Is Abbas Rival Mohammed Dahlan Plotting a Comeback, With the UAE’s Help?

Is Abbas Rival Mohammed Dahlan Plotting a Comeback, With the UAE’s Help?
Palestinian Authority President Mahmoud Abbas, left, and then-Fatah official Mohammed Dahlan in the West Bank town of Ramallah, Dec. 18, 2006 (AP photo by Kevin Frayer).

After the United Arab Emirates and Bahrain broke with most Arab countries and established diplomatic relations with Israel, there are already signs of growing tensions in the Palestinian territories. Mahmoud Abbas, the longtime president of the Palestinian Authority in Ramallah, is apparently trying to foreclose a potential challenge to his leadership from an old rival. Forces loyal to Abbas have been rounding up supporters of Mohammed Dahlan, once a powerful player in Abbas’ ruling Fatah party, who is now living in exile in the UAE. He and Abbas had a dramatic falling out nearly a decade ago.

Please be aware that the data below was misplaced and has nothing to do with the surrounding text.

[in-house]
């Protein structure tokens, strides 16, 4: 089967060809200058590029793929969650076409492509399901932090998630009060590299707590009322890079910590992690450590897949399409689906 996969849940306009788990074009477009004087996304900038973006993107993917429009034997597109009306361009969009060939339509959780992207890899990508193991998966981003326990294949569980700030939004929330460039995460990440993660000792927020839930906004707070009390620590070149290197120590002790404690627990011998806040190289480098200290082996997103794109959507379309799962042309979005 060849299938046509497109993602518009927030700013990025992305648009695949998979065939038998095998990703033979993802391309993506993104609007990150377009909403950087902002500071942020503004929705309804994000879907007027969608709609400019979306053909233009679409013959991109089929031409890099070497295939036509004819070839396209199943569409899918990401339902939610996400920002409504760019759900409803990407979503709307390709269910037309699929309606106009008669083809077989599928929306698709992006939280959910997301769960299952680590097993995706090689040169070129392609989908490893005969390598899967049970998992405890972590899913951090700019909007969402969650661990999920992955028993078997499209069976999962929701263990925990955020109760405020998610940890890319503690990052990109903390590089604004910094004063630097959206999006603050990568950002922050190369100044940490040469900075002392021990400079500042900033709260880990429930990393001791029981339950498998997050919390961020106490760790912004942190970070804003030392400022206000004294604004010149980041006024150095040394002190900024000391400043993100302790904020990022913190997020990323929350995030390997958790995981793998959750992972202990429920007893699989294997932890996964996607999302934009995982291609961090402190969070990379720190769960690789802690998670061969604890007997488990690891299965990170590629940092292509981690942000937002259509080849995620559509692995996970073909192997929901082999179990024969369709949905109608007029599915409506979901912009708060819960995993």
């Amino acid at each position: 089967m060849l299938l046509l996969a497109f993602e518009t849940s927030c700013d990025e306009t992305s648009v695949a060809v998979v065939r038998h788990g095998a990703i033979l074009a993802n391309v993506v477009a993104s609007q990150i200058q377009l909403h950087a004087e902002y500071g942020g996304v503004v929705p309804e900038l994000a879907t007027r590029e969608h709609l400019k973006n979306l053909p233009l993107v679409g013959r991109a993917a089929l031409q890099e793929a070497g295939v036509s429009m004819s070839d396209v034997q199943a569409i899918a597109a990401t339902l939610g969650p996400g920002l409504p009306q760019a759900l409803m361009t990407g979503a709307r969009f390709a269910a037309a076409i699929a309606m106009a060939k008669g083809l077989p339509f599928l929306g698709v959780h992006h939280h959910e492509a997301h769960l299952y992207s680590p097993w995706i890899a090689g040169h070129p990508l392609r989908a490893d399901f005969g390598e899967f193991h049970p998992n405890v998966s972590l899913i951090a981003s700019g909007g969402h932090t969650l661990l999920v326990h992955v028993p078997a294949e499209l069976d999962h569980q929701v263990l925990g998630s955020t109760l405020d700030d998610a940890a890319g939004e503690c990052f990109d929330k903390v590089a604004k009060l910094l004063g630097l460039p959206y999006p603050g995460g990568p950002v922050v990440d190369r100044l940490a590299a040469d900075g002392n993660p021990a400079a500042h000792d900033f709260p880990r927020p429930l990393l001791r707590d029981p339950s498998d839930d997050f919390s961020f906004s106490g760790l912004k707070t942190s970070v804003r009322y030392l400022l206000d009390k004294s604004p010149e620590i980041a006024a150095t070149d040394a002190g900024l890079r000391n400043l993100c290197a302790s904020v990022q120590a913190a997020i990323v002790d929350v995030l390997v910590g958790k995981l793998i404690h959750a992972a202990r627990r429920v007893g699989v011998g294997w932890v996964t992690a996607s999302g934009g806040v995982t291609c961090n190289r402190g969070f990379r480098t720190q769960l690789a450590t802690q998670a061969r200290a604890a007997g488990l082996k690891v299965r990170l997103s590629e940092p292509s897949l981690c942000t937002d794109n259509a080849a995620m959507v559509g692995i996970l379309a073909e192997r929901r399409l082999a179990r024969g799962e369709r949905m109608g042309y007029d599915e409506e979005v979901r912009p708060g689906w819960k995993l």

According to the Democratic Reform Current, a faction within Fatah that is loyal to Dahlan, in recent days security forces have detained dozens of its members across the West Bank, from Jericho to Ramallah. The Palestinian Authority would not comment on them, but the arrests are the most tangible development in the swirl of intrigue that followed the August announcement that the UAE and Israel would bring their ties out into the open. Their agreement, along with Bahrain’s, dealt a crushing blow to the Palestinian strategy of relying on support from Arab states to deny Israel normalization until the conflict with the Palestinians is resolved.

While the Arab League failed to condemn the trilateral Abraham Accords, as they were named by the Trump administration, Palestinians decried it all as a betrayal, primarily by the UAE. For Hamas, Fatah’s bitter rival, it was proof that Fatah, which controls the Palestinian Authority and has limited rule over the West Bank, is wrong in holding out for a negotiated solution with Israel. But the more intriguing reverberations have played out within Fatah, and they have centered on the possible role of Dahlan before and after the agreement was inked.

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